These mini moves will help you breathe easier at home. 

By Katie Holdefehr
June 13, 2019

While most of us know about the air pollution we can expect to face when we step outside our homes, it's less commonly known that air pollution exists inside our homes, too. Everyday activities like making toast or repainting your bedroom can effect the amount of air pollutants you and your family are exposed to. But before you get too concerned, don't worry, there are also some easy ways to clean the air inside your home. In IKEA's ongoing research on air quality (they're even creating an air-purifying curtain, set to release in 2020), the company has found some simple ways to improve air quality, and even mini moves like turning on your exhaust fan every time you cook and choosing no-VOC paint can help. Below are seven steps you can take to start to breathe a little easier at home. 

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Whenever you cook, be sure to turn on the exhaust fan and ventilate the room. Frying foods and using a toaster can release combustion particles into the air, so it's especially important to make sure the room is well-ventilated during these cooking methods. When you're making toast, go ahead and place the toaster oven underneath your kitchen's exhaust hood. 


To avoid the harmful fumes of harsh cleaning products, always use the mildest cleaning solution possible. For everyday cleaning, natural cleansers and homemade cleaning recipes should do the trick. Only reach for heavy-duty cleaners for deep cleans or when you're tackling stubborn stains, and make sure the room is well-ventilated by opening the windows and using a fan. 


If you suffer from seasonal allergies, the dust inside your home could be exacerbating your symptoms. Dusting your home (even those areas we so often forget), frequently vacuuming rugs and carpets, and reducing dust-collecting surfaces by using storage containers can help. 


One major source of indoor air pollution is home decor and furnishings that off-gas chemicals. In fact, interior paints can off-gas for years, slowly releasing VOCs (volatile organic compounds) into the air. Luckily, more and more paint companies have started producing low- or no-VOC alternatives, so we no longer have to turn to air-polluting paints. Look for these safer options at your local hardware store.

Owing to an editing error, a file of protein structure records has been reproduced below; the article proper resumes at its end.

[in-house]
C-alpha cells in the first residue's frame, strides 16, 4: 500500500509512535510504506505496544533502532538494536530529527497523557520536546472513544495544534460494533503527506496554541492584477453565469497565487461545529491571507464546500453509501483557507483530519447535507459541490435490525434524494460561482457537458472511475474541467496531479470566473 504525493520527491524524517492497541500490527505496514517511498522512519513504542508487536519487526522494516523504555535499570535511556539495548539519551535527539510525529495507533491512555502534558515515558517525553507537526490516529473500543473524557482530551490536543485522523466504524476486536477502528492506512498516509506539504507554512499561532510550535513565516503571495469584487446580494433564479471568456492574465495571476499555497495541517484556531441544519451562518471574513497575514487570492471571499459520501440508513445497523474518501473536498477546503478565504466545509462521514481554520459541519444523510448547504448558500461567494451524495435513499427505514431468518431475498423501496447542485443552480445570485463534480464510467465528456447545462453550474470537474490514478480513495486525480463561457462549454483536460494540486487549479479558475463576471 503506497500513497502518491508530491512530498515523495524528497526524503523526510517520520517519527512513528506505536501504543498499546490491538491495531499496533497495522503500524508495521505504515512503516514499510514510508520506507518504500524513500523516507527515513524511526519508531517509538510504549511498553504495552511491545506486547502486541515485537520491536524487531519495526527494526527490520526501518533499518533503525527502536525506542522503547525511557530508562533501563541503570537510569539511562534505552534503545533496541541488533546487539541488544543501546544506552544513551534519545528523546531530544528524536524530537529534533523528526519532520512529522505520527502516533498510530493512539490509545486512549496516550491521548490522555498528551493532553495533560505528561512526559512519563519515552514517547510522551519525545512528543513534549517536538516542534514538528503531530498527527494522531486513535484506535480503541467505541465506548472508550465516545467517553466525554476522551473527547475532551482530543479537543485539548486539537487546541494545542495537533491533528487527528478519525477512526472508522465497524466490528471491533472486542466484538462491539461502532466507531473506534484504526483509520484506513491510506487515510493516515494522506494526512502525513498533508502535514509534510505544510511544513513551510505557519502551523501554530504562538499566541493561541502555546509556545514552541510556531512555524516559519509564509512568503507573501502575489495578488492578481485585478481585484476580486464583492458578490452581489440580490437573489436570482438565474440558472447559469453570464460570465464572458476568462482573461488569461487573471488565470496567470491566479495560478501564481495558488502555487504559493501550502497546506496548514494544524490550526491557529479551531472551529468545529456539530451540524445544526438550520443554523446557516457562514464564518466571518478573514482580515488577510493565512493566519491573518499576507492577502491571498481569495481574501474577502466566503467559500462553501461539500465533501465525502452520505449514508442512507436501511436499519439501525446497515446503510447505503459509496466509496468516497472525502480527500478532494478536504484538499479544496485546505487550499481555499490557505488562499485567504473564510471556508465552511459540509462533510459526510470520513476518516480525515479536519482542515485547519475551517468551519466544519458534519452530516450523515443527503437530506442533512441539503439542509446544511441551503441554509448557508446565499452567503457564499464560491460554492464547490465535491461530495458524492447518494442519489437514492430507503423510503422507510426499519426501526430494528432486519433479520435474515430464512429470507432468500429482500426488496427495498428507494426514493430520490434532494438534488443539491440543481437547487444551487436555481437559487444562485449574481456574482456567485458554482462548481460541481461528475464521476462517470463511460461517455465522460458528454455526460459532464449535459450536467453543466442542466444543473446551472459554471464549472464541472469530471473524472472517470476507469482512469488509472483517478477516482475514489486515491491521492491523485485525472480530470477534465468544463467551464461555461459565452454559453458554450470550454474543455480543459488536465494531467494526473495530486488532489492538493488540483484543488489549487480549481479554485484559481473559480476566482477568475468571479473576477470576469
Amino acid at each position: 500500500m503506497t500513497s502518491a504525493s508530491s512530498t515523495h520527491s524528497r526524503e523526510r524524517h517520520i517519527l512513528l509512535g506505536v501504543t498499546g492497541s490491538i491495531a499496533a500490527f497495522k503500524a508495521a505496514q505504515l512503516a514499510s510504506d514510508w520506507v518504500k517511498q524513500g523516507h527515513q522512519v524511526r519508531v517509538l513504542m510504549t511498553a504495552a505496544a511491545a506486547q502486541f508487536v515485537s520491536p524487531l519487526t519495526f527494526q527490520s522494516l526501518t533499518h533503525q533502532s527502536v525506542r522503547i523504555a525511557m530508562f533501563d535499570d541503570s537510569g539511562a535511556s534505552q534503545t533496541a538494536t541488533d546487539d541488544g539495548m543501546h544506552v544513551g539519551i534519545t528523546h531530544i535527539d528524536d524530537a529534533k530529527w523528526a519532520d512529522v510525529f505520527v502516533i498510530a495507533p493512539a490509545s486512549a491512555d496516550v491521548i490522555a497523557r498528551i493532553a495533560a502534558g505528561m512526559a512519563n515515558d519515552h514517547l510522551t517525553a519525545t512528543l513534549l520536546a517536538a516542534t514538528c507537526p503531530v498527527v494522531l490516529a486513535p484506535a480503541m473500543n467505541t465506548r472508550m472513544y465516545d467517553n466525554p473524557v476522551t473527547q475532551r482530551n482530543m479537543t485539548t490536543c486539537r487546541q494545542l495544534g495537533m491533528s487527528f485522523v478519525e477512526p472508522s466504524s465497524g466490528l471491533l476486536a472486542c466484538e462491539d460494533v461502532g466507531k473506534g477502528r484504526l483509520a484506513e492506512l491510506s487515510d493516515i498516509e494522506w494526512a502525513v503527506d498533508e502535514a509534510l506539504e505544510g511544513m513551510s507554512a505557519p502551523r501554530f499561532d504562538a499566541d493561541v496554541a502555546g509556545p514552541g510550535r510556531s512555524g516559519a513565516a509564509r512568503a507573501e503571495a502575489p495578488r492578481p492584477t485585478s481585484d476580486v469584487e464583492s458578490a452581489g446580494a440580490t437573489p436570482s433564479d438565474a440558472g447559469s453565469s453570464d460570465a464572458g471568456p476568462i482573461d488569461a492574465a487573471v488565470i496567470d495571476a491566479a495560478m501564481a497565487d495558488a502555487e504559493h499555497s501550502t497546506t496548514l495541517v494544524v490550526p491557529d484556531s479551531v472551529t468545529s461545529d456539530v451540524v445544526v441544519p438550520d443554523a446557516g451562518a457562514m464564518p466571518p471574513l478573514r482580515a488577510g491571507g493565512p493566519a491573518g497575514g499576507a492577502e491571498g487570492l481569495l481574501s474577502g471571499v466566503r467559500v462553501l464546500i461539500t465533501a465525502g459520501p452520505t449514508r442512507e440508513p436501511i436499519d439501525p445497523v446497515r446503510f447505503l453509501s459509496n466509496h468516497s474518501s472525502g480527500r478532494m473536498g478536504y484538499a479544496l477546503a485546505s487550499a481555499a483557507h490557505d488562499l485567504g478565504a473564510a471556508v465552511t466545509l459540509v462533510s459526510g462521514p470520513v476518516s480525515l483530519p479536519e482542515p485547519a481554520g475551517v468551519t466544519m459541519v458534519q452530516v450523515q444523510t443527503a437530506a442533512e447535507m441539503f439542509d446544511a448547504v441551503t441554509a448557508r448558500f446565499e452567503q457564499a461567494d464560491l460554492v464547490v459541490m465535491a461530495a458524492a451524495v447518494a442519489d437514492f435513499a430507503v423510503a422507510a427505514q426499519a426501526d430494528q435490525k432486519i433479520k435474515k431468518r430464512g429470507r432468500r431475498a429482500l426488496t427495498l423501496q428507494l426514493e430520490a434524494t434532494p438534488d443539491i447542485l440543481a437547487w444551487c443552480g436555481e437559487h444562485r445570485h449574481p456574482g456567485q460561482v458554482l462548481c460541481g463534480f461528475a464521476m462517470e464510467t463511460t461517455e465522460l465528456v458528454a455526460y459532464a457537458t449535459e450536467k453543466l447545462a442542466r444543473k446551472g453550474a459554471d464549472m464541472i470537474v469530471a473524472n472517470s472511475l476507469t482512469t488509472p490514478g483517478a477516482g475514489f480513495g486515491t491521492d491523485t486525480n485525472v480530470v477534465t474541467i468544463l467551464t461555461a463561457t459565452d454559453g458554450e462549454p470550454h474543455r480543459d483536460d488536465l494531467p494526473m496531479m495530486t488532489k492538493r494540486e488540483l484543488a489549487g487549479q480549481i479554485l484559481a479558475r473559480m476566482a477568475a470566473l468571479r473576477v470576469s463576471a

In the winter, there's nothing cozier than a warm fire, but it can also release particle pollution into the air. When you light a fire, be sure to ventilate it properly to reduce the amount of soot and smoke that enters into your home. 

Similarly, keep candles away from drafts or vents, which can cause them to soot and release harmful particles into the air. 


Particularly if you live in a highly polluted area, consider investing in an air purifier, whether a portable air purifier or one set up in your central air and ventilation system. No matter which option you choose, you'll want to make sure you clean and replace the filters regularly. 


To keep outside air pollutants outside, check for leaks around the window and door frames, baseboards, key holes, and vents around your home. Re-caulking any gaps or cracks is an easy (and very affordable) way to make sure outside pollutants aren't entering into your home, while also preventing drafts.